Google has patched some of its key user services in response to the Heartbleed security vulnerability, including updates to Search, Gmail, YouTube, Wallet, Google Play and App Engine, but some other services are still in the process of receiving patches.
The patch updates were announced by Matthew O'Connor, a Google product manager, in an April 9 post on the Google Online Security Blog.
"You may have heard of 'Heartbleed,' a flaw in OpenSSL that could allow the theft of data normally protected by SSL/TLS encryption," wrote O'Connor. "We've assessed this vulnerability and applied patches to key Google services such as Search, Gmail, YouTube, Wallet, Play, Apps, and App Engine. Google Chrome and Chrome OS are not affected. We are still working to patch some other Google services. We regularly and proactively look for vulnerabilities like this—and encourage others to report them—so that that we can fix software flaws before they are exploited."
Android users are not affected by the vulnerability, known as CVE-2014-0160, unless they are using Android 4.1.1, wrote O'Connor. Patching information for Android 4.1.1 to fix its flaws is being distributed to Android partners, he added.
Other Google services are also affected, including Google Cloud SQL, Google Compute Engine and Google Search Appliances, wrote O'Connor.
"We are currently patching Cloud SQL, with the patch rolling out to all instances [April 9 and 10]," he wrote. "In the meantime, users should use the IP whitelisting function to ensure that only known hosts can access their instances. Please find instructions here."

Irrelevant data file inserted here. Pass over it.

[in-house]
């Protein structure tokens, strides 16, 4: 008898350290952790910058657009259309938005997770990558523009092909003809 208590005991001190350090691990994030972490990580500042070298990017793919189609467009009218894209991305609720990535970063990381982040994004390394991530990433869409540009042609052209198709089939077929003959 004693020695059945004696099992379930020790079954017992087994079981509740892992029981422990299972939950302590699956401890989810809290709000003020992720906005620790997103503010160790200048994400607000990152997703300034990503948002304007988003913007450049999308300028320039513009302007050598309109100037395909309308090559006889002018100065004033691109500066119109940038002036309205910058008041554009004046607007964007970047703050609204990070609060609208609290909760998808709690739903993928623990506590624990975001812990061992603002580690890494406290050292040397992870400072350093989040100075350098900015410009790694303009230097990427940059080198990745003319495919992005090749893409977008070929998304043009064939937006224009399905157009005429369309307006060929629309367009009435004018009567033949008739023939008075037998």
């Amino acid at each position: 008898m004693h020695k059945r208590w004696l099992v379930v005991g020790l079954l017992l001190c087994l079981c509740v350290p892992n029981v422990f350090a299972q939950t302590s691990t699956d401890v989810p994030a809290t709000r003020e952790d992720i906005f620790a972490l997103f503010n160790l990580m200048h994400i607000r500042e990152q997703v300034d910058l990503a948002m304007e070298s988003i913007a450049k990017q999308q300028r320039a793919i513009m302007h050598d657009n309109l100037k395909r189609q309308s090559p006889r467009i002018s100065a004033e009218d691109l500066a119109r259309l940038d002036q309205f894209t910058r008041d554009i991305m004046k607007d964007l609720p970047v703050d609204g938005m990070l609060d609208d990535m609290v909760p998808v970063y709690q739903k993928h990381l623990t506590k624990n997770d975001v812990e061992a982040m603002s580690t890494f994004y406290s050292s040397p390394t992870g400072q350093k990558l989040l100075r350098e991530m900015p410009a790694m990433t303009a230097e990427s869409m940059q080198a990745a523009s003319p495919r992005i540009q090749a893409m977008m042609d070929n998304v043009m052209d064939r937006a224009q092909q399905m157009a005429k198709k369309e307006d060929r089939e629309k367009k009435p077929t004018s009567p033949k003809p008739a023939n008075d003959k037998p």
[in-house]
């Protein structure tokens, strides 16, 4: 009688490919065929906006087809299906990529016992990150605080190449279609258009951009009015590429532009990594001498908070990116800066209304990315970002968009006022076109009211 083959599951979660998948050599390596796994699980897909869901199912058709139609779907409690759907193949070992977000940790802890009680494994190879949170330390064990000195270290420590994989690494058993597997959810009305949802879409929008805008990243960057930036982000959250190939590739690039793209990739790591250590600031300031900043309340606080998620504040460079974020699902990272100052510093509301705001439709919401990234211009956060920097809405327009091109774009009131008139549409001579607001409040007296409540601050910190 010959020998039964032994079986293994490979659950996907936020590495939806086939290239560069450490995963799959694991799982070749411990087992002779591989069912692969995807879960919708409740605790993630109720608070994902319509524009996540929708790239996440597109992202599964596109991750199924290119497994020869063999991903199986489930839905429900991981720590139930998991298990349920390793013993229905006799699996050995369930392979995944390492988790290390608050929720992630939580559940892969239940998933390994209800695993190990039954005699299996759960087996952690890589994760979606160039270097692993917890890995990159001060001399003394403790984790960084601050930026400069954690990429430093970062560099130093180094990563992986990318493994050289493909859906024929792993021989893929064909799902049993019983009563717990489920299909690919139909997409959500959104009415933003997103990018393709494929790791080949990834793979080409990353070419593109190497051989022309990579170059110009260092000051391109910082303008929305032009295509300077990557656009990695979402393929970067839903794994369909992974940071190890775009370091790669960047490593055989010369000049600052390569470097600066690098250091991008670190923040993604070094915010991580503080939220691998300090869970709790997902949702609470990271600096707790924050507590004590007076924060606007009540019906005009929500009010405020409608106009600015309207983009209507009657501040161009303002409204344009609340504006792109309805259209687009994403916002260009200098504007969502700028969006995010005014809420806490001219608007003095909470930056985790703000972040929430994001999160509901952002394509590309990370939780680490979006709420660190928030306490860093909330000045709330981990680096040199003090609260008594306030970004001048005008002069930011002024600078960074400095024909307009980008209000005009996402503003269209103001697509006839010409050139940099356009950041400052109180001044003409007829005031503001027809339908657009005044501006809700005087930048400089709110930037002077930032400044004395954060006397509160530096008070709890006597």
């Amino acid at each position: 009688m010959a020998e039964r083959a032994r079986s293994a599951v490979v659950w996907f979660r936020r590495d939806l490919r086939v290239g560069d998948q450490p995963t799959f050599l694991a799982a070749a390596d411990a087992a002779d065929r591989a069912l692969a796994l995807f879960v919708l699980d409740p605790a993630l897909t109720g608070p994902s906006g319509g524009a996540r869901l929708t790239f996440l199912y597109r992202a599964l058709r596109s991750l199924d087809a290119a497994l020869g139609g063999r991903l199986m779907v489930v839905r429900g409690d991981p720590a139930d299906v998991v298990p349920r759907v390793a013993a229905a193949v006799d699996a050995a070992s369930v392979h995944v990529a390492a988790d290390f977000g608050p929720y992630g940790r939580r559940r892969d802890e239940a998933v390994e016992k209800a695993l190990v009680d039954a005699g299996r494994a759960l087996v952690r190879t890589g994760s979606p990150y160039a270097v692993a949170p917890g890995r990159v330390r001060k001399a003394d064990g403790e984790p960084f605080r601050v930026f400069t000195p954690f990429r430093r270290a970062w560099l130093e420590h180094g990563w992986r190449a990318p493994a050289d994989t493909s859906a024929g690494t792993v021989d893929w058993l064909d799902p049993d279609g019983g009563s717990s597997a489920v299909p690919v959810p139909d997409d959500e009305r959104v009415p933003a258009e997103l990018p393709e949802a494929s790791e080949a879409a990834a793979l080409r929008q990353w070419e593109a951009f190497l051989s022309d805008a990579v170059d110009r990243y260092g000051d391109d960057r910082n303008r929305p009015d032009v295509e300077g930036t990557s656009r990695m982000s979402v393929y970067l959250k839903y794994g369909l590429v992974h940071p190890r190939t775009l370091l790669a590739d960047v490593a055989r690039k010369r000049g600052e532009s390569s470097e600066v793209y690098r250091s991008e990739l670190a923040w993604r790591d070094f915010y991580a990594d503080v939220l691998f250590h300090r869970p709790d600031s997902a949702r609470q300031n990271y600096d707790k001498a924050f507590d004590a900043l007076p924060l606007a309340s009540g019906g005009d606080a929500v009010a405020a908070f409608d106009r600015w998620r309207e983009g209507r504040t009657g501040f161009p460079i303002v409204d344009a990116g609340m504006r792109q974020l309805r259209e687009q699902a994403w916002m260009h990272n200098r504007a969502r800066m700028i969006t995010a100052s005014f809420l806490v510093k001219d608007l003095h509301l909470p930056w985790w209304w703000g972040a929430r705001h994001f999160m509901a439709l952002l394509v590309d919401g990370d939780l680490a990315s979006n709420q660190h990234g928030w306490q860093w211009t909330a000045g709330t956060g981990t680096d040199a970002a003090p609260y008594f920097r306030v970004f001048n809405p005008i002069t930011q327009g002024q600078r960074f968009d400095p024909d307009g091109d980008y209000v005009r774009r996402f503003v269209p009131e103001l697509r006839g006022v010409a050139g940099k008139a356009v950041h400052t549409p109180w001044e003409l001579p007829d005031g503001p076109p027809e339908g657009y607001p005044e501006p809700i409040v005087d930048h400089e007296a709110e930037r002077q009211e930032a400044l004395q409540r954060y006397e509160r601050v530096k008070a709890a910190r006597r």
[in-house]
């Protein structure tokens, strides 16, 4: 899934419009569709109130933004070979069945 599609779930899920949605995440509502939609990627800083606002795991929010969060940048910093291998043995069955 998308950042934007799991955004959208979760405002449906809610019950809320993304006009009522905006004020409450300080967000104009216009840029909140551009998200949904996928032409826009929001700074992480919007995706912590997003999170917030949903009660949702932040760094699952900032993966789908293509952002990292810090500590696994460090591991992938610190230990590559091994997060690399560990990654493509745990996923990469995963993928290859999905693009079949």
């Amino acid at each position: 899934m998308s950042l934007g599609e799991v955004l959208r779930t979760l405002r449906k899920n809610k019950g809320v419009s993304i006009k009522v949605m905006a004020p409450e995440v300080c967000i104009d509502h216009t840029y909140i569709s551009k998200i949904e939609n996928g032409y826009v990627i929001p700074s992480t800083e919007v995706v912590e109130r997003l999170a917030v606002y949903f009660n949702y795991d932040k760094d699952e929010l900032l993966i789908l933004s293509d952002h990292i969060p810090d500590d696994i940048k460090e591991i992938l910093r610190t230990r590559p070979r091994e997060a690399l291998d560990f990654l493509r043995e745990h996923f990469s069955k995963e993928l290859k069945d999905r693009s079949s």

For Google Compute Engine, "Customers need to manually update OpenSSL on each running instance or should replace any existing images with versions including an updated OpenSSL," he wrote. "Once updated, each instance should be rebooted to ensure all running processes are using the updated SSL library. Please find instructions here."
An update for Google Search Appliance users will soon be on the way, he wrote. "Engineers are working on a patch. The GSA team is finalizing their analysis and will post an update for customers within 24 hours via the Google Enterprise Support Portal."
The Heartbleed encryption vulnerability is perhaps the most serious Internet security flaw in recent memory, affecting hundreds of millions of people, according to an earlier eWEEK report. The Heartbleed flaw is found within OpenSSL, an open-source cryptographic library used for the Secure Sockets Layer (SSL), which is widely deployed on Linux servers and Internet infrastructure around the world.
On April 7, the original OpenSSL advisory was first issued, which did not refer to the flaw as "Heartbleed," but rather as a "Heartbeat" flaw in OpenSSL. Heartbeat refers to the technical monitoring function that the feature provides within OpenSSL.
Another eWEEK report listed steps that can be taken by network administrators to protect their users from the vulnerability. The good news is that the OpenSSL Project issued a fix almost immediately and passed it out as an update to Linux distributors, the story reported. The bad news is that this vulnerability has been around for two years.
If the Heartbleed exploit was used against any site with which you connect, it means that at the very least you need to change your security credentials, including changing all of those passwords that you never could remember.
If your company is vulnerable, meaning you were running a Linux server or otherwise using OpenSSL, then companies should upgrade their OpenSSL library to version 1.0.1g and create a new private key, generate a certificate request and purchase a new certificate from their CA (certificate authority). The new keys must be installed for each Website supporting SSL/TLS (https: addresses), according to the report.